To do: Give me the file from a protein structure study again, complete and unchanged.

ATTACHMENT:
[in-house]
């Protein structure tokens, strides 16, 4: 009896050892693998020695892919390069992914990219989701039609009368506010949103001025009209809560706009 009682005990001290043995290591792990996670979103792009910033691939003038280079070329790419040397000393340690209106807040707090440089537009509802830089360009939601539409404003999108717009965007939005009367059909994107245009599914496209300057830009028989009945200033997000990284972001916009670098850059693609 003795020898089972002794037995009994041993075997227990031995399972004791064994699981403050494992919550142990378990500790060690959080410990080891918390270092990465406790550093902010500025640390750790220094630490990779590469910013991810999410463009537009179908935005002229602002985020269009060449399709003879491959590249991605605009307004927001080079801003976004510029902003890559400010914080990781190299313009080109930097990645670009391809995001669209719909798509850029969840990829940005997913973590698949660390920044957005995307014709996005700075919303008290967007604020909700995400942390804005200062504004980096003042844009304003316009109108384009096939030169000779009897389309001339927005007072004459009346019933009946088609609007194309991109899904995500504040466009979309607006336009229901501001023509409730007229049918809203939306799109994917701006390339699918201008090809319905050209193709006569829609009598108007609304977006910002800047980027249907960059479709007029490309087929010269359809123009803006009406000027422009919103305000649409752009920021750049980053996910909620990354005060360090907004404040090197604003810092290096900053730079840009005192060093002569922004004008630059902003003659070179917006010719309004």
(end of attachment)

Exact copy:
[in-house]
């Protein structure tokens, strides 16, 4: 009896050892693998020695892919390069992914990219989701039609009368506010949103001025009209809560706009 009682005990001290043995290591792990996670979103792009910033691939003038280079070329790419040397000393340690209106807040707090440089537009509802830089360009939601539409404003999108717009965007939005009367059909994107245009599914496209300057830009028989009945200033997000990284972001916009670098850059693609 003795020898089972002794037995009994041993075997227990031995399972004791064994699981403050494992919550142990378990500790060690959080410990080891918390270092990465406790550093902010500025640390750790220094630490990779590469910013991810999410463009537009179908935005002229602002985020269009060449399709003879491959590249991605605009307004927001080079801003976004510029902003890559400010914080990781190299313009080109930097990645670009391809995001669209719909798509850029969840990829940005997913973590698949660390920044957005995307014709996005700075919303008290967007604020909700995400942390804005200062504004980096003042844009304003316009109108384009096939030169000779009897389309001339927005007072004459009346019933009946088609609007194309991109899904995500504040466009979309607006336009229901501001023509409730007229049918809203939306799109994917701006390339699918201008090809319905050209193709006569829609009598108007609304977006910002800047980027249907960059479709007029490309087929010269359809123009803006009406000027422009919103305000649409752009920021750049980053996910909620990354005060360090907004404040090197604003810092290096900053730079840009005192060093002569922004004008630059902003003659070179917006010719309004």